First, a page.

Successful advocacy is often a two-pronged approach, calling for efforts that focus on both the grassroots and the grasstops. A grassroots campaign mobilizes and prepares supporters to attend hearings, write letters or emails, call their legislators, and help spread the word to the constituents on the street or in the elevator. A grasstops campaign targets the elected officials and the people who influence them. Critical to a successful grasstops effort is creating a message that resonates with lawmakers and the people who influence them. Tailoring a message for a specific person or group of people requires understanding what motivates them. To be effective, an advocate should know whether an elected official has taken a position on the issue of concern, what the politician’s interests are, how accessible the legislator is, and who influences him or her. All this research may seem like a daunting task but in today’s digital landscape, it need not be that way.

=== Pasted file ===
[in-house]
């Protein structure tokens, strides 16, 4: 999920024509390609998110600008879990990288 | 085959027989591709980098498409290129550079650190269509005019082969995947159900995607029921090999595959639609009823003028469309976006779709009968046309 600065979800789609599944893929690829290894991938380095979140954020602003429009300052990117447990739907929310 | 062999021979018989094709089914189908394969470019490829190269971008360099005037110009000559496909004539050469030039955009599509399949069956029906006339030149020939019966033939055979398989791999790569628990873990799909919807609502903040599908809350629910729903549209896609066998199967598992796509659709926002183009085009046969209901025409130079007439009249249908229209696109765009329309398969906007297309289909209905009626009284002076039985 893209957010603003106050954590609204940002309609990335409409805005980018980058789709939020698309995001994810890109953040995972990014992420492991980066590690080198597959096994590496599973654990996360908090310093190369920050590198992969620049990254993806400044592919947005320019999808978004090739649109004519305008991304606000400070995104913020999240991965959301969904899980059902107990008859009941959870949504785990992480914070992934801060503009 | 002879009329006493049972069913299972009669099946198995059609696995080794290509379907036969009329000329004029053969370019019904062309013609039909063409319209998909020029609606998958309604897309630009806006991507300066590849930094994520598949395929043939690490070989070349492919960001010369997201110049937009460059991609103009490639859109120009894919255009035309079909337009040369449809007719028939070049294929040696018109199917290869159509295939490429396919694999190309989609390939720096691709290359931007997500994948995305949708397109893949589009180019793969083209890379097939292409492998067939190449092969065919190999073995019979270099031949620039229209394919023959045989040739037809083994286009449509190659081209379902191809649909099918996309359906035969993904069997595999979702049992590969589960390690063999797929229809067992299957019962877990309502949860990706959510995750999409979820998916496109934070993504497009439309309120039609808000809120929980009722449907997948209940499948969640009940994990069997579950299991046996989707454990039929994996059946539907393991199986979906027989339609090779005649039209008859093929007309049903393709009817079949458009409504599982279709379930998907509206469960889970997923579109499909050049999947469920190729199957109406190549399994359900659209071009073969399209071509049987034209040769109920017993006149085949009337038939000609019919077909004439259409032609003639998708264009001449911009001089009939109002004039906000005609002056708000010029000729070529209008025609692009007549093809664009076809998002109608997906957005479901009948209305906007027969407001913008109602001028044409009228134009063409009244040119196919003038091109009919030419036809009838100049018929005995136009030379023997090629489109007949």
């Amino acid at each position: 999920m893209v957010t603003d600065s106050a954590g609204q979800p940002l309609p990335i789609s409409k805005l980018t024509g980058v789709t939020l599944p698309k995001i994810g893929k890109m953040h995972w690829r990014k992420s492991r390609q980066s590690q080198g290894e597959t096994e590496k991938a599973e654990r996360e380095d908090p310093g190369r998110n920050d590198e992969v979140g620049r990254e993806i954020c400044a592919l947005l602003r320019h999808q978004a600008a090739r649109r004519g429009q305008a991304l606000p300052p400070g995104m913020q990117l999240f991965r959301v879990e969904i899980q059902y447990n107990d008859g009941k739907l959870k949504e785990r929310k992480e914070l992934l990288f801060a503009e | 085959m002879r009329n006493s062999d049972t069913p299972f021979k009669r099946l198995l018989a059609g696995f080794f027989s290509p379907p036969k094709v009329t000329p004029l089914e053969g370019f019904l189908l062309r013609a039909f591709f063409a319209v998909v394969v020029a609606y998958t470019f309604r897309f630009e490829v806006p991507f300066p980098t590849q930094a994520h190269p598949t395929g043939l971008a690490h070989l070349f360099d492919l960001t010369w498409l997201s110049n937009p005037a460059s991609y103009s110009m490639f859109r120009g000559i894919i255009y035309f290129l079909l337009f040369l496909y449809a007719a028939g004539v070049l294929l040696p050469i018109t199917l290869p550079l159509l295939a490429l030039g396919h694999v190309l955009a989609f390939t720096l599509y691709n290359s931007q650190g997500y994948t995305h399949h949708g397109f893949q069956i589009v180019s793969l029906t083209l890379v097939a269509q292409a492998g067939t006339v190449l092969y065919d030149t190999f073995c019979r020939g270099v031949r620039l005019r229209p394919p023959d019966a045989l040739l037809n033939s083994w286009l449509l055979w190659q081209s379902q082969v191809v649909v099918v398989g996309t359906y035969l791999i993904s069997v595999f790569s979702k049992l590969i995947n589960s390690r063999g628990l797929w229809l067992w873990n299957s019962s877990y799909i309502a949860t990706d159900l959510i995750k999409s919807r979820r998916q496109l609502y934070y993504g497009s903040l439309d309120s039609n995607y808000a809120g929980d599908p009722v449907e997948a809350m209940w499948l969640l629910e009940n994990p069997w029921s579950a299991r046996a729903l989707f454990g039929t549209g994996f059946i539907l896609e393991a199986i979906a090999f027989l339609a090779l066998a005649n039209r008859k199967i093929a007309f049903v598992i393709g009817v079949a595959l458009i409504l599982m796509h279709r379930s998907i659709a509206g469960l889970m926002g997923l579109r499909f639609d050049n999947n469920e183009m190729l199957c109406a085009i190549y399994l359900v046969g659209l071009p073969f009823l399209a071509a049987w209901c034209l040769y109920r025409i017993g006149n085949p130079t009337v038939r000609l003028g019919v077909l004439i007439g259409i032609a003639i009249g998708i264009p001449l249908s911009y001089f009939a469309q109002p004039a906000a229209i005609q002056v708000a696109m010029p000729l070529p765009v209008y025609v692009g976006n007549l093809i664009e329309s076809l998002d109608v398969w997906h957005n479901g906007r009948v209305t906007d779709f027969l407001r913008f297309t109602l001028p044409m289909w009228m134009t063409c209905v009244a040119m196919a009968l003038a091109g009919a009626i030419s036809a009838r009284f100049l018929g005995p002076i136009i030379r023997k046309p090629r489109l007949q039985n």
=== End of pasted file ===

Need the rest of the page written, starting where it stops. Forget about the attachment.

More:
An important research goal is to determine which lawmakers could be most helpful to your advocacy effort. There is no sense spending a lot of time trying to convince someone that your position is the correct one if the legislator stands firmly with the opposition. Also, a legislator who may agree with you but for whom your issue is low on the priority list may never be accessible to you. Freshman lawmakers may be enthusiastic for the cause, but may also lack the legislative background to promote your